In your position (but I’m a bit of a devil’s advocate, mischevious type) I might have a bit of fun with the boss starting with e.g. “oh this looks a lot different than my resume… is this how we have to do them now?” and follow on as you see fit.

      Reply
      1. Marthooh*

        Excellent advice. “Not my circus, not my monkeys, and if it were my circus I still wouldn’t want to deal with these critters.”

        Reply
  14. Extra Income Needed*

    Toying with the idea of getting a second job. Prefer something low-key that won’t lead to burnout with my other workload. Any suggestions on Saturday-only or flexible online jobs?

    I have worked at American Eagle, TJ Maxx, and Old Navy before, so I know it’s hit-or-miss with specific schedules in retail. You usually need to establish yourself as an employee first before you can make demands on schedules. I’m also sick of selling credit cards.

    Reply
    1. JanetM*

      I have a friend who has picked up two part-time jobs:

      1. “I love getting to take care of puppies!” — I didn’t ask further, but I’m guessing she’s working for a dog rescue or the local humane society.

      2. As a concessionaire at the university’s sports and cultural events.

      I don’t know if either of those would appeal to you.

      Reply
        1. Seeking Second Childhood*

          Puppy tangent: My daughter’s got her eye on the kennel up the road for when she’s old enough to get a job… she says she’s willing to clean a lot of cages to get to supervise doggie day care.

          Reply
            1. valentine*

              she says she’s willing to clean a lot of cages to get to supervise doggie day care.
              This is a great attitude. I hope it works out for her. Is she old enough for pet care for your neighbors?

              Reply
      1. OhNo*

        Dog walking or pet-sitting might also be possibilities for taking care of puppies. A friend of mine does pet-sitting, which is usually a weekend gig, and she loves getting to play with the pups!

        Reply
    2. Minimal Pear*

      I teach English online to kids in China, and with the time difference, the classes are in the early morning and late evening. They are cracking down more on unqualified teachers, so you need a degree in teaching or a certification through an English-teaching program, but some of the programs can be done pretty quickly and cheaply online. Let me know if you want more info!

      Reply
    3. Rusty Shackelford*

      Maybe it’s because I live in a college town, where retailers are used to part-time employees with inflexible schedules, but I (and my husband and my kid) have never had any problem getting a specific schedule.

      Reply
      1. RetailRecruiter*

        Several of my coworkers and I have worked farmer’s markets. It’s fun, it’s usually consistently Saturday morning or Sunday afternoon depending on the schedule in your area. You can often get free/discounted food and you will learn a lot about cooking and produce just from talking to folks. Generally the best way to get these jobs is to show up to the markets regularly and ask around.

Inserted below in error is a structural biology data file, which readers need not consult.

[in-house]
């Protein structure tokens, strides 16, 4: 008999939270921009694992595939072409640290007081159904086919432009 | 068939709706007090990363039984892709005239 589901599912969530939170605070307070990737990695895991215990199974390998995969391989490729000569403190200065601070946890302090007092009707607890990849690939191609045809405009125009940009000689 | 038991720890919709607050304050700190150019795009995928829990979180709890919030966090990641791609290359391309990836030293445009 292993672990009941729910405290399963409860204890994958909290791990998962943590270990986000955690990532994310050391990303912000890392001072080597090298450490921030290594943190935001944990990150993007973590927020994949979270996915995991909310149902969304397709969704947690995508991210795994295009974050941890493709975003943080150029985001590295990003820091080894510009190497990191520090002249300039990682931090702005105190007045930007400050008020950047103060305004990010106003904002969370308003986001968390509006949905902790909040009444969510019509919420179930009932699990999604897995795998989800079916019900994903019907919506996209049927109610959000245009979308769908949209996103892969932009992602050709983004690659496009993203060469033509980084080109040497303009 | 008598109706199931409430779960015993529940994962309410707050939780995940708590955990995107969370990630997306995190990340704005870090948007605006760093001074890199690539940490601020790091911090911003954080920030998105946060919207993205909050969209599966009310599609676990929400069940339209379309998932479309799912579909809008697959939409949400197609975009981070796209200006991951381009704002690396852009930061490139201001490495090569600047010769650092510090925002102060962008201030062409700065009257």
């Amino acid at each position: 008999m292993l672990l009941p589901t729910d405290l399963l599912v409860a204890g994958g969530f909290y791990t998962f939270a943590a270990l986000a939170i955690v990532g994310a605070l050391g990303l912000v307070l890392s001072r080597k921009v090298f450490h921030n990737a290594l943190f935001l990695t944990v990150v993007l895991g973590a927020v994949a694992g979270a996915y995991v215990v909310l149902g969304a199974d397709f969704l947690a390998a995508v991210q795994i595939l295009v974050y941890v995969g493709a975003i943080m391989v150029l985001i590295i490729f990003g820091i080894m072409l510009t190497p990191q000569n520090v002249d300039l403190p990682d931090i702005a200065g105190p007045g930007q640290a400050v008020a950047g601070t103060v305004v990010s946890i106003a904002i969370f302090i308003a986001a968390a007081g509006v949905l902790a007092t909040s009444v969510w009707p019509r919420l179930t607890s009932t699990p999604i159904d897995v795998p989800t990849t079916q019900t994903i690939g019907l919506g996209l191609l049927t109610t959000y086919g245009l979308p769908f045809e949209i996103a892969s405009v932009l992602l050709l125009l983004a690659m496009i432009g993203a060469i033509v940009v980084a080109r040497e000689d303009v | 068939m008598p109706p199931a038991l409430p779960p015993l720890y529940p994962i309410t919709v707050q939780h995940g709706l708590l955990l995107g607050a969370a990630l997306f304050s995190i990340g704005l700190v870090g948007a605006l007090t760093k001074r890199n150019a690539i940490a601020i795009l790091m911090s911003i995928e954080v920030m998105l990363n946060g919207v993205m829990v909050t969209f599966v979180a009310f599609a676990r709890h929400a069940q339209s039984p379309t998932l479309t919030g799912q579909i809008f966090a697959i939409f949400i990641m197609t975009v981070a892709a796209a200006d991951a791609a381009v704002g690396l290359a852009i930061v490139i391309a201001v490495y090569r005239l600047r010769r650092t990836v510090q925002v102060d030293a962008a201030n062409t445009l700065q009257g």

Reply
    4. KR*

      Dog walking/pet sitting is nice and pretty flexible. You can do it in your own (and your customers) schedule. My dad worked the admission booth at a local state park once and he said it was a great job. He got paid more than the average retail cashier because it was a state job but it was very lax – the people were friendly because they were going to the state park to have fun, he could read or watch movies on his laptop when he didn’t have customers, ect. Worth looking into your local State/National Parks or Parks/Rec Department for openings!

      Reply
    5. Disco Janet*

      A lot of breweries and wineries around here hire people to expo – show up to liquor stores and give out free samples. I have a few friends who do it and enjoy it.

      Reply
    6. Double A*

      The census is hiring right now and I schedules a meant to fit around people’s lives and other jobs. It would be temporary, which could be good if you hate it but bad if you’re looking for something longer-term. I have thought about doing it but it’s probably not right for my family right now.

      Reply
    7. Joie*

      Car dealerships! Night / Weekend reception are usually warm body jobs and are excellent second jobs.

      I read books, and watch movies with 1 headphone in, and do what ever my heart desires as long as I answer the phones and do what random mindless tasks are assigned to me – last night I highlighted the same lines on 300 pieces of paper because it was printed in b&w not colour so the highlight didn’t show up type mindless tasks, sometimes I’m asked to cut paper with the paper cutter to a certain line that’s printed on a page. The night time / weekend shifts are usually very easy work. I field on average 4-5 calls per shift and most of it is transferring it out to sales and under 30 seconds of interaction per call.

      (Daytime is a lot more work but night time tends to much easier as the areas of support are all closed/gone for the day)

      Reply
    8. Extroverted Bean Counter*